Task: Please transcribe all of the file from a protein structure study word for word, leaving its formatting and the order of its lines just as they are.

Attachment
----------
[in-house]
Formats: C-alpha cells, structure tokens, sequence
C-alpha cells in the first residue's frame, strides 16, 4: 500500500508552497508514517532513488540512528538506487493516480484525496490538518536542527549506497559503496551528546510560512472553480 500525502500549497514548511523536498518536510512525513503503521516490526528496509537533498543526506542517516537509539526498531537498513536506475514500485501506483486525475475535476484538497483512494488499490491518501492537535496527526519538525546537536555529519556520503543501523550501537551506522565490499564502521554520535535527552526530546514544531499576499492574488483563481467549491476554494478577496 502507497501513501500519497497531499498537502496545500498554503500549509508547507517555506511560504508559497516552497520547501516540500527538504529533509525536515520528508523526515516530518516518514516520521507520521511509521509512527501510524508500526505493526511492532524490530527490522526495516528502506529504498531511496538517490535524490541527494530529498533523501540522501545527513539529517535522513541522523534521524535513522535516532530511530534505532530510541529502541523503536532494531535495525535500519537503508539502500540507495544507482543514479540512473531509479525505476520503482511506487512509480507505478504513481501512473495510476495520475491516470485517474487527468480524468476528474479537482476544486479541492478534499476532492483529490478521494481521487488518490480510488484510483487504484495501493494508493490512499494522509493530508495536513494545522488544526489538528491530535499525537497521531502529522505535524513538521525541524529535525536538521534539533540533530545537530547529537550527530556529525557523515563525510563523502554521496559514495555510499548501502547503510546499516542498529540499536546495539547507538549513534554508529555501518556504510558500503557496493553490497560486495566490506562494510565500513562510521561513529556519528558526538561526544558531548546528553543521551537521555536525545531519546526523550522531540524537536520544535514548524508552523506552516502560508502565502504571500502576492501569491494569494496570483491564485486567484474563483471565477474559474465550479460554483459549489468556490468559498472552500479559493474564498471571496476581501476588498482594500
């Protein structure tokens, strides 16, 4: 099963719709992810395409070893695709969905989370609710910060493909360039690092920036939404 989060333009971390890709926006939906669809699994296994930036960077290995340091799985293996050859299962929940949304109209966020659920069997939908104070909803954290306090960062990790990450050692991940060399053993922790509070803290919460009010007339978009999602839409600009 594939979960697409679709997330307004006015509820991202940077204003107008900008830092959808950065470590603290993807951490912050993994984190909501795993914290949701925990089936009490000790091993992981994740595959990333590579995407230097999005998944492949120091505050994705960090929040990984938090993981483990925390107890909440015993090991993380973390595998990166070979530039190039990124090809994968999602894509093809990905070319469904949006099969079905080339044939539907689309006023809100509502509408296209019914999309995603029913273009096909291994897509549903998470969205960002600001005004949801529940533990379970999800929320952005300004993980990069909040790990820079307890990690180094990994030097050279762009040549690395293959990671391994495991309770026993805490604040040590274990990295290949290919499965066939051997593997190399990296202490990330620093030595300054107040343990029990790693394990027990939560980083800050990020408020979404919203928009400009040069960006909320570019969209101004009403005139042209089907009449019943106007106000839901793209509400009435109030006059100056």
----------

[in-house]
Formats: C-alpha cells, structure tokens, sequence
C-alpha cells in the first residue's frame, strides 16, 4: 500500500508552497508514517532513488540512528538506487493516480484525496490538518536542527549506497559503496551528546510560512472553480 500525502500549497514548511523536498518536510512525513503503521516490526528496509537533498543526506542517516537509539526498531537498513536506475514500485501506483486525475475535476484538497483512494488499490491518501492537535496527526519538525546537536555529519556520503543501523550501537551506522565490499564502521554520535535527552526530546514544531499576499492574488483563481467549491476554494478577496 502507497501513501500519497497531499498537502496545500498554503500549509508547507517555506511560504508559497516552497520547501516540500527538504529533509525536515520528508523526515516530518516518514516520521507520521511509521509512527501510524508500526505493526511492532524490530527490522526495516528502506529504498531511496538517490535524490541527494530529498533523501540522501545527513539529517535522513541522523534521524535513522535516532530511530534505532530510541529502541523503536532494531535495525535500519537503508539502500540507495544507482543514479540512473531509479525505476520503482511506487512509480507505478504513481501512473495510476495520475491516470485517474487527468480524468476528474479537482476544486479541492478534499476532492483529490478521494481521487488518490480510488484510483487504484495501493494508493490512499494522509493530508495536513494545522488544526489538528491530535499525537497521531502529522505535524513538521525541524529535525536538521534539533540533530545537530547529537550527530556529525557523515563525510563523502554521496559514495555510499548501502547503510546499516542498529540499536546495539547507538549513534554508529555501518556504510558500503557496493553490497560486495566490506562494510565500513562510521561513529556519528558526538561526544558531548546528553543521551537521555536525545531519546526523550522531540524537536520544535514548524508552523506552516502560508502565502504571500502576492501569491494569494496570483491564485486567484474563483471565477474559474465550479460554483459549489468556490468559498472552500479559493474564498471571496476581501476588498482594500
């Protein structure tokens, strides 16, 4: 099963719709992810395409070893695709969905989370609710910060493909360039690092920036939404 989060333009971390890709926006939906669809699994296994930036960077290995340091799985293996050859299962929940949304109209966020659920069997939908104070909803954290306090960062990790990450050692991940060399053993922790509070803290919460009010007339978009999602839409600009 594939979960697409679709997330307004006015509820991202940077204003107008900008830092959808950065470590603290993807951490912050993994984190909501795993914290949701925990089936009490000790091993992981994740595959990333590579995407230097999005998944492949120091505050994705960090929040990984938090993981483990925390107890909440015993090991993380973390595998990166070979530039190039990124090809994968999602894509093809990905070319469904949006099969079905080339044939539907689309006023809100509502509408296209019914999309995603029913273009096909291994897509549903998470969205960002600001005004949801529940533990379970999800929320952005300004993980990069909040790990820079307890990690180094990994030097050279762009040549690395293959990671391994495991309770026993805490604040040590274990990295290949290919499965066939051997593997190399990296202490990330620093030595300054107040343990029990790693394990027990939560980083800050990020408020979404919203928009400009040069960006909320570019969209101004009403005139042209089907009449019943106007106000839901793209509400009435109030006059100056």